Brite Winter festival warms up frosty East Bank Flats
The Brite Winter music festival rang in its 13th year as some 10,000 people came out in the cold to see Cleveland-born punk-rock groups perform.
Three stages sprawled across the East Bank Flats, each with enormous speakers and luminous lights. Concertgoers huddled closer to the platform as the sun set behind the Willow Avenue bridge.
Skuff Micksun, performing on the Cleveland Scene Skyline Stage, sang from the heart as his ensemble played behind him. It was his first time playing at the non-profit show. The road to get there “had a lot of traffic,” he said.
Skuff Micksun, center, and his band prepare for their first-ever set at the annual non-profit show, Brite Winter, on Feb. 25 in Cleveland, Ohio. (credit: Karyssa Rose)
“We applied to play at Brite Winter several times and this year we finally got in,” Micksun said. “It’s been a great experience and I wouldn’t change it for the world.”
While Micksun finished up his powerful set, Signals Midwest was getting ready to play on the main, West Bank, stage. This year's festival theme was anchors away. The West Bank stage sat among interactive art pieces, including a rocking boat and a staggering lighthouse.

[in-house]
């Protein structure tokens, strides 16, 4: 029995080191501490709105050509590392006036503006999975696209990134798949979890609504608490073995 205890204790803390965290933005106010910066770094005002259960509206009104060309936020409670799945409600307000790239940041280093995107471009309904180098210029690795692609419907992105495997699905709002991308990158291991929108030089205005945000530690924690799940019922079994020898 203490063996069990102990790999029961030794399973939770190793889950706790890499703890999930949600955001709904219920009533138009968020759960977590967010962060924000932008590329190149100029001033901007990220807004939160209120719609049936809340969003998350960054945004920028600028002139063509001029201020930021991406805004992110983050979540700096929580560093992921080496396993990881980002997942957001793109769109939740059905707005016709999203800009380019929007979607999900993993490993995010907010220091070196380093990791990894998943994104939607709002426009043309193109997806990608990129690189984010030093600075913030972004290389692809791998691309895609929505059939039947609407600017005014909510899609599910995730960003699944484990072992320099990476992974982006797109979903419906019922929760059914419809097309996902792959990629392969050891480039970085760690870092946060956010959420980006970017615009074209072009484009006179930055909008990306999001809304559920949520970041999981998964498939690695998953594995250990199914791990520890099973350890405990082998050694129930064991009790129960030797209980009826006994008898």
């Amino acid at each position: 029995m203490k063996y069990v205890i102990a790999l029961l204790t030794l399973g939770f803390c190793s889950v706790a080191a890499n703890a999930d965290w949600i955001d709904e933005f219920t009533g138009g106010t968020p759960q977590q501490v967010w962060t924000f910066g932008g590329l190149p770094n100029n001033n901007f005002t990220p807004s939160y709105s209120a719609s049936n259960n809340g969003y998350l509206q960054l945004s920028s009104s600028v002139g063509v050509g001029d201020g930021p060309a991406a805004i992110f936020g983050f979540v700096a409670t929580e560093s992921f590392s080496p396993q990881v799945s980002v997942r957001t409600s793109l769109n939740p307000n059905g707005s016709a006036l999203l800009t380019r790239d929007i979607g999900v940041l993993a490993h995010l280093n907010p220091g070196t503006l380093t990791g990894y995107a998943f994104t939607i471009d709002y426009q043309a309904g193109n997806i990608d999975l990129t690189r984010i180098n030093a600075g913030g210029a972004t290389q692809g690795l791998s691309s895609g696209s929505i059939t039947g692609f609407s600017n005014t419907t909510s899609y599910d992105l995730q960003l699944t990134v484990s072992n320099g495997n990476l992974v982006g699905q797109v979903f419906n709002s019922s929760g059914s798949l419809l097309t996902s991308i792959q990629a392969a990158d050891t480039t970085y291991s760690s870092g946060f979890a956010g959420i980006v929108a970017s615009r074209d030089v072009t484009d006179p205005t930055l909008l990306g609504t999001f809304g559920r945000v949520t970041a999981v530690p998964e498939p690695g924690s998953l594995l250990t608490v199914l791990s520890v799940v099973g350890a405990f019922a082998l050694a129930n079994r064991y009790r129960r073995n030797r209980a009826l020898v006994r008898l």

Soon the crowd was rocking too, as Signals Midwest singer Maxwell Stern, a Cleveland State graduate, filled the chilly air with his pop-punk vocals.
“We love performing in Cleveland. It’s a different kind of atmosphere, even in the frigid weather,” Maxwell said.
The festival has continually brought Clevelanders new music, mostly local bands, and this year more than 80% of attendants reported experiencing a new band or artist. More than half of the people at the show had been to a Brite Winter festival before. And those looking to get involved for free can participate in the yearly Brite Workshops, where participants can collaborate on creative art installations.
Brite Winter focuses on having affordable tickets so that practically anybody can attend the frosty festivities – this year the general admission ticket cost $10. The low ticket prices are made possible by the hundreds of donors who contribute to the show every year, and local sponsors like The Rock and Roll Hall of Fame, the Ohio Arts Council, Platform Beer Co., and many more.
“We hope to play here again next year,” Micksun said. “The crowd was amazing and we had a great time!”
The line-up for 2024 has not yet been announced, but those interested in being the first to know can find more information here.